Papal Plea for Families With Disabled Children

VATICAN CITY—The difficulties faced by families with disabled children must be shared by civil society and the Church, Pope John Paul II said.

Though family love for disabled children is indispensable, care for disabled children also requires wider community participation, he said.

“When children are most needy and exposed to the risk of being rejected by others, it is above all the family which best can teach them their equal dignity with respect to healthy children,” the Pope told participants of a Vatican family conference Dec. 4.

Faced with the complexities of raising a disabled child, families have the right to community support, he said.

“Parents must be encouraged to face the certainly not easy situation without closing in on themselves,” he said. “It is important that the problem be shared by competent people, friends, in addition to close family members.”

The Vatican conference Dec. 2-4, called “The Family and Integration of the Disabled Child in Infancy and Adolescence,” was organized by the Pontifical Council for the Family, the Spanish “Special Family Education” center, and the Venezuelan “Leopold Program.”

The Holy Father said that “the values of faith can come to the aid of human values” to ensure respect for the personal dignity of disabled children.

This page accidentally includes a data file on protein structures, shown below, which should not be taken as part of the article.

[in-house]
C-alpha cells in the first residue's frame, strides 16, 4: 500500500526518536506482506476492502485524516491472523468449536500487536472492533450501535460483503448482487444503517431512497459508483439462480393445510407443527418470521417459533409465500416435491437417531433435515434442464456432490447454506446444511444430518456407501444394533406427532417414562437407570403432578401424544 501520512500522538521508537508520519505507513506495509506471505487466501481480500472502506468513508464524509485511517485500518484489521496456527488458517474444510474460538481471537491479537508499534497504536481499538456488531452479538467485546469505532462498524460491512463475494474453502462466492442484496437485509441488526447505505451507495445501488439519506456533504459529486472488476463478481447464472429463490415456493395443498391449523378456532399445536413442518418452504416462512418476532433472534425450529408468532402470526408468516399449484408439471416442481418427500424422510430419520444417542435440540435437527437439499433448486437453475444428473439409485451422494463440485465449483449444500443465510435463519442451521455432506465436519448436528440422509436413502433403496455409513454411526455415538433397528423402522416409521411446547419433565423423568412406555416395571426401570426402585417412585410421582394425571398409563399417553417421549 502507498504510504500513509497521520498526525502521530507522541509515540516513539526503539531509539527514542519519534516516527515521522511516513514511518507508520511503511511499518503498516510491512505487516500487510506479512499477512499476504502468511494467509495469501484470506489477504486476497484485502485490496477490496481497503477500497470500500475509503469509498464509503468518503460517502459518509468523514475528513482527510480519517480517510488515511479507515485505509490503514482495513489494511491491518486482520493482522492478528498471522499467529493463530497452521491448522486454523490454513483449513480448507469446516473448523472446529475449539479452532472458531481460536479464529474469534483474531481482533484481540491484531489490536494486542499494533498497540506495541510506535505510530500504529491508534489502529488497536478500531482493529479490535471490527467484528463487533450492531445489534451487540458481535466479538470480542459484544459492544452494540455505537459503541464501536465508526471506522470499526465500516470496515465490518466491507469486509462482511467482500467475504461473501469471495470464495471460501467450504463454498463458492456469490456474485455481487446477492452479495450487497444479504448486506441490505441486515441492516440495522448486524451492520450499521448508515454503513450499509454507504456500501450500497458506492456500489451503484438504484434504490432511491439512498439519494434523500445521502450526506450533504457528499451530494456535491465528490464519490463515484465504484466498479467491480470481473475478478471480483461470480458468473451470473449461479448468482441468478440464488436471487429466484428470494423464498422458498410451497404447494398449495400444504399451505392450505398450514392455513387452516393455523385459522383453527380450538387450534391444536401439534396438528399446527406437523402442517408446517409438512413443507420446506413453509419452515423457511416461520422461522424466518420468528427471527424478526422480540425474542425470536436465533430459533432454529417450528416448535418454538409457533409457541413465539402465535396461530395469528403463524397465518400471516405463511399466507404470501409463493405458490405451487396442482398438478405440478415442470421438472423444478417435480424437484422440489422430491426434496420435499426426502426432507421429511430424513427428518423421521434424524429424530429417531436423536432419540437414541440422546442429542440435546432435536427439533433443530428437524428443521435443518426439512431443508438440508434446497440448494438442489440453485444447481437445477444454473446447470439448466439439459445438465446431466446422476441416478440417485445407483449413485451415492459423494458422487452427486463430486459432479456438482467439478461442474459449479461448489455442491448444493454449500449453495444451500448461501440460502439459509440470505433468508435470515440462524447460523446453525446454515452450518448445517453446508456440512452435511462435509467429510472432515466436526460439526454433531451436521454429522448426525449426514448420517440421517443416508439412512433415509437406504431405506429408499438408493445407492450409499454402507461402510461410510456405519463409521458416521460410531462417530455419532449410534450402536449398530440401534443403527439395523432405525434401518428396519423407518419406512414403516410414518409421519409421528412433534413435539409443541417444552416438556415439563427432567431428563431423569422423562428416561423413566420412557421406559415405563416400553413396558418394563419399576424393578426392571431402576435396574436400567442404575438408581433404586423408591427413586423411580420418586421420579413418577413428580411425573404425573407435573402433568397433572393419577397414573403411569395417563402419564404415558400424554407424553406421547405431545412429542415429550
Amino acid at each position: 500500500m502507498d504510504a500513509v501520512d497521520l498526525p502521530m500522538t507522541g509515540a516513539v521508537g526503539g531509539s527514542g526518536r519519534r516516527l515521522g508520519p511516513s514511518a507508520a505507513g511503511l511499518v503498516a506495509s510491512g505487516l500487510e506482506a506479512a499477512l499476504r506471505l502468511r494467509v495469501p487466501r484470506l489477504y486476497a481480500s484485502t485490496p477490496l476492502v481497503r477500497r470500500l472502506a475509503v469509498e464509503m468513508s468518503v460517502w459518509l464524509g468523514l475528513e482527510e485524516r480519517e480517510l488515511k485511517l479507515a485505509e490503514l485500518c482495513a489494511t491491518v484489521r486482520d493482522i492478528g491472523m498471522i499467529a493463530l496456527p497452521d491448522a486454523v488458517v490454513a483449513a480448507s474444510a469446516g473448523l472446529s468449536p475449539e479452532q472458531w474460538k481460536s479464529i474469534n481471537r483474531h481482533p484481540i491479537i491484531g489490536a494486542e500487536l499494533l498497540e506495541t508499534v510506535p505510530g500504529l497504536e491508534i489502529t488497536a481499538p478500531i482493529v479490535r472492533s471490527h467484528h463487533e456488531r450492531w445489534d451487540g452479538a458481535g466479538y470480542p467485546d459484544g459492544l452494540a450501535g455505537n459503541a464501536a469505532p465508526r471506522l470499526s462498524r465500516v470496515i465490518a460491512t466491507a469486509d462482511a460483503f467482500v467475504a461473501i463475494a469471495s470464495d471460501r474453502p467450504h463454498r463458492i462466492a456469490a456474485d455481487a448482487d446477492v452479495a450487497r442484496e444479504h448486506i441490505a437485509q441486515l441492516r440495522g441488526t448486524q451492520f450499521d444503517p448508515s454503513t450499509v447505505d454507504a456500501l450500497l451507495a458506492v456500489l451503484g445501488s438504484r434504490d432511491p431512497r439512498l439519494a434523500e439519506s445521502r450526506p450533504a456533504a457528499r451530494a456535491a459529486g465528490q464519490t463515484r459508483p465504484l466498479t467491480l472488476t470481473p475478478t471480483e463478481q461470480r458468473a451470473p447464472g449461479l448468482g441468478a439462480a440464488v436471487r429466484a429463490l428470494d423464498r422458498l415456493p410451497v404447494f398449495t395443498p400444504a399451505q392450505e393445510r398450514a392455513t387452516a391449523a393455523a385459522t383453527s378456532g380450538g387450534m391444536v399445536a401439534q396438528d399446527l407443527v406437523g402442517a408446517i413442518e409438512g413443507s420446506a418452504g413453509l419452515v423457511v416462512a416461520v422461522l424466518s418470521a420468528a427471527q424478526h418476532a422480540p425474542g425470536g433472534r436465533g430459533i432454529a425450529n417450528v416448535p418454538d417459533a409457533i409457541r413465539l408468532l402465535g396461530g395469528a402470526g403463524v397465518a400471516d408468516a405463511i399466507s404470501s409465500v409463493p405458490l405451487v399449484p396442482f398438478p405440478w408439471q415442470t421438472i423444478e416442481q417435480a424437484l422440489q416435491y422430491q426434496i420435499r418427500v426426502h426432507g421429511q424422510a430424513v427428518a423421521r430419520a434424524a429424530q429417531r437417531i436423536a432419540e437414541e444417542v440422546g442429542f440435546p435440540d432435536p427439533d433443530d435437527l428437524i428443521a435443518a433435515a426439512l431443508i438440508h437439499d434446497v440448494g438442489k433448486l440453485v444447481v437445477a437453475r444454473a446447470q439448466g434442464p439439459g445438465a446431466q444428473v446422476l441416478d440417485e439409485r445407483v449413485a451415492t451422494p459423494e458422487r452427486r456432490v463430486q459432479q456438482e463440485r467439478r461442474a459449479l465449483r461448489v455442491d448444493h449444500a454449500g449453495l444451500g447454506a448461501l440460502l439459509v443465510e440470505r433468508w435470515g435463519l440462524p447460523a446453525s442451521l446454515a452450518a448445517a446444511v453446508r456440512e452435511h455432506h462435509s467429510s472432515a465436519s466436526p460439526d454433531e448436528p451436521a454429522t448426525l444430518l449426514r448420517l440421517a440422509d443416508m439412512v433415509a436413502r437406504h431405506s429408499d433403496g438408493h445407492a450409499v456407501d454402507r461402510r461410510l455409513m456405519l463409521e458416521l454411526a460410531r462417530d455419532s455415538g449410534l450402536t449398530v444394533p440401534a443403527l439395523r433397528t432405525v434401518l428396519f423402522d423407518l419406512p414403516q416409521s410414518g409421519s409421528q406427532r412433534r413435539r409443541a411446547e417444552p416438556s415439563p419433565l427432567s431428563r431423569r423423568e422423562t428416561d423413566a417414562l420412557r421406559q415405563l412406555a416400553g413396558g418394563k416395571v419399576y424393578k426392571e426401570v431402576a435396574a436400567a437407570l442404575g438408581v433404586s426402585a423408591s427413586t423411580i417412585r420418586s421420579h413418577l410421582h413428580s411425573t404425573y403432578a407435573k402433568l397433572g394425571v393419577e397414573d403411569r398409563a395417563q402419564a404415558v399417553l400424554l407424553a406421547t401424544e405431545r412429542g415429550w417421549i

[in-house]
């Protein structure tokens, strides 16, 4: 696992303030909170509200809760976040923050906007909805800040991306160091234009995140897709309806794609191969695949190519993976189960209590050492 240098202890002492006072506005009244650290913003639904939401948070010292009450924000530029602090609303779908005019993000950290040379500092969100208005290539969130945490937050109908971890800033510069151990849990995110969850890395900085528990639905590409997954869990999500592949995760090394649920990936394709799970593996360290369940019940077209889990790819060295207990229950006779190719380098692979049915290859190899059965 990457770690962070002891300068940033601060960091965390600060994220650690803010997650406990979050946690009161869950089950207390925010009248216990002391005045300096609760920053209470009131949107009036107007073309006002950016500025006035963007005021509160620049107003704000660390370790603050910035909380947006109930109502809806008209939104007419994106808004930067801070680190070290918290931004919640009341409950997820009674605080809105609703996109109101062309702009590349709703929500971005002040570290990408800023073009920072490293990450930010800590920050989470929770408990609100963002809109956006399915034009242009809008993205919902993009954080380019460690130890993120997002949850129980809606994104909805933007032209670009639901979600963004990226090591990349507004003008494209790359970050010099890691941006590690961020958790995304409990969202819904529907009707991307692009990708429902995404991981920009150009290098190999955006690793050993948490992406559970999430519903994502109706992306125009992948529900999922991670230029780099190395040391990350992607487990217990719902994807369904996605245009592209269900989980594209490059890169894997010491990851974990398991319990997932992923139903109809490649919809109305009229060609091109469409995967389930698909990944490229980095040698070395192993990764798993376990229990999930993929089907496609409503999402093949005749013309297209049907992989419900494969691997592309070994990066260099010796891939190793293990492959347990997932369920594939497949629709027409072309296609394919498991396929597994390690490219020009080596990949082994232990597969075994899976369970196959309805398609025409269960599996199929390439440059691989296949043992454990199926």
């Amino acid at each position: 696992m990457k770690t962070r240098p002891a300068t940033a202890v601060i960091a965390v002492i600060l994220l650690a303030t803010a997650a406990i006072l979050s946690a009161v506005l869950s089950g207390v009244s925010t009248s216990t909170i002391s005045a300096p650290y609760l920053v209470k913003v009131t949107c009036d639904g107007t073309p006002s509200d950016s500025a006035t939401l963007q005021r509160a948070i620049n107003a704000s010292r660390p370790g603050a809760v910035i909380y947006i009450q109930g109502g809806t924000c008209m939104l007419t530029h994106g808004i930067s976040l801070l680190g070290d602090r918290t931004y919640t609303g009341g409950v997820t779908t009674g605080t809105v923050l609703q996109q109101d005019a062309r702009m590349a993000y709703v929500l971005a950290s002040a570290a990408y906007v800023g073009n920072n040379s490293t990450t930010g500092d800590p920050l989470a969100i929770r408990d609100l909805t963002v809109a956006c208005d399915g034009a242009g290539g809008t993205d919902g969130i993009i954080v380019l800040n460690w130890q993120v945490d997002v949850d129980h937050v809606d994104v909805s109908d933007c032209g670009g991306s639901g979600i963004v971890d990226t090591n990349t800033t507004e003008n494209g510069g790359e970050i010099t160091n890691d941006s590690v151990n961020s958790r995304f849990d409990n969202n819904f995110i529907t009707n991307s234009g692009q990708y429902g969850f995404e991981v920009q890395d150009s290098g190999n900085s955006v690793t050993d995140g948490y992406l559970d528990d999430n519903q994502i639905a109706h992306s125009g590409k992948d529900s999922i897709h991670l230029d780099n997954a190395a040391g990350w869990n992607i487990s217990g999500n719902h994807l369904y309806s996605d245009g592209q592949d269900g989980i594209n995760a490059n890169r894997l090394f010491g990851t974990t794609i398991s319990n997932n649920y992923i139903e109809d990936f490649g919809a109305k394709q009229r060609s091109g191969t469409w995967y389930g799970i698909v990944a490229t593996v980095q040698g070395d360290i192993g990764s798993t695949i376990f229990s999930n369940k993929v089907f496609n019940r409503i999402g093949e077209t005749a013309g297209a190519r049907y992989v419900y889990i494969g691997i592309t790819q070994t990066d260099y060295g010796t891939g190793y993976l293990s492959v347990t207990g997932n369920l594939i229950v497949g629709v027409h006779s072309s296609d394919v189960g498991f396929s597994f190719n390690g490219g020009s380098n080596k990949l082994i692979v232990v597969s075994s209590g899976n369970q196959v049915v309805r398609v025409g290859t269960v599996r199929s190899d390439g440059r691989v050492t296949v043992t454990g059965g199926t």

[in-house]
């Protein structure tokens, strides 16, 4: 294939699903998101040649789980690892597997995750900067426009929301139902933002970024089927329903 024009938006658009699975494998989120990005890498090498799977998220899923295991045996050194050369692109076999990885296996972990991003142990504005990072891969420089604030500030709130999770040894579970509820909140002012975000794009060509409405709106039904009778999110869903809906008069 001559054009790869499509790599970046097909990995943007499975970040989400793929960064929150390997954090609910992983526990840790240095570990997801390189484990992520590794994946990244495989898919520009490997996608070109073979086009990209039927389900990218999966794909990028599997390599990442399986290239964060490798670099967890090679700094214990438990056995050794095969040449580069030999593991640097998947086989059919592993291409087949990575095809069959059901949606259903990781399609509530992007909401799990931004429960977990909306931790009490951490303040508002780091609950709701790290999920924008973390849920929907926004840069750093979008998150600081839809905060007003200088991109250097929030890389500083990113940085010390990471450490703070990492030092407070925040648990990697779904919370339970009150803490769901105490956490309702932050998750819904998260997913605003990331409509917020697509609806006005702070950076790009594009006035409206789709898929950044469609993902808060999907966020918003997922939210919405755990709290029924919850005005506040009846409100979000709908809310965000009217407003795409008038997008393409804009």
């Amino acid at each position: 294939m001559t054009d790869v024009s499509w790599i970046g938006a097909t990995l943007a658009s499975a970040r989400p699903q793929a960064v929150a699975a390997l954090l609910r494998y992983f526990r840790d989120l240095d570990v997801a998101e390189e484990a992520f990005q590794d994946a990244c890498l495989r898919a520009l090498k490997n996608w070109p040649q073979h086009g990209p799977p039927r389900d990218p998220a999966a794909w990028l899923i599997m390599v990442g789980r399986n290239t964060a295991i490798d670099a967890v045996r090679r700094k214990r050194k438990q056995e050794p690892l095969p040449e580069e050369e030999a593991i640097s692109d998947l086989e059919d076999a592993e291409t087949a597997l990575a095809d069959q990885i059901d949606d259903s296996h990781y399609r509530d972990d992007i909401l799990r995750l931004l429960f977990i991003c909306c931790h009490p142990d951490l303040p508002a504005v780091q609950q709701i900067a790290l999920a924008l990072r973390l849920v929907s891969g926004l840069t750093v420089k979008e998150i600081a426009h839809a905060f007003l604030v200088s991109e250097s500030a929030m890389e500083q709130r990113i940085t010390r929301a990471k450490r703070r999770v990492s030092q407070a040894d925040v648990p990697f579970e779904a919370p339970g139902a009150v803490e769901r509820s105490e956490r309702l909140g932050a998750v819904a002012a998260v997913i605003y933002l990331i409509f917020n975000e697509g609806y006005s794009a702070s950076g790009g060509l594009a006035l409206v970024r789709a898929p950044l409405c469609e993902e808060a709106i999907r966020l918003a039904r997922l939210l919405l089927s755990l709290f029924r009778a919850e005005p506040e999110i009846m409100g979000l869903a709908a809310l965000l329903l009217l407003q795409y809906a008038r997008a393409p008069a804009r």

Authentic Christian solidarity shown by families for their disabled children is “the most convincing response to those who consider disabled children a burden, or worse, not worthy of fully living the gift of existence,” he said.

“The value of existence transcends that of efficiency,” he said. “Welcoming the weakest, aiding them in their journey, is a sign of civilization.”

The family was indispensable in providing love and attention to disabled children, “but with difficulty succeeds in attaining satisfactory results with only its own efforts.”

Specialized associations for disabled children and other forms of help were necessary, he said, to ensure “the presence of people with whom the disabled child can dialogue and establish relationships of education and friendship.”

Church pastors must help parents understand and accept that life is always a gift from God, even when marked by suffering and infirmity, he said.Catholics, as believers in Christ, have an additional source of support: prayer.

Through prayer, the family will “learn to accept, love and value the child marked by suffering,” the Pope concluded.

The Earth is Not Our Mother

“The main point of Christianity was this: that Nature is not our mother: Nature is our sister. We can be proud of her beauty, since we have the same father; but she has no authority over us; we have to admire, but not to imitate.”—G.K. Chesterton, Orthodoxy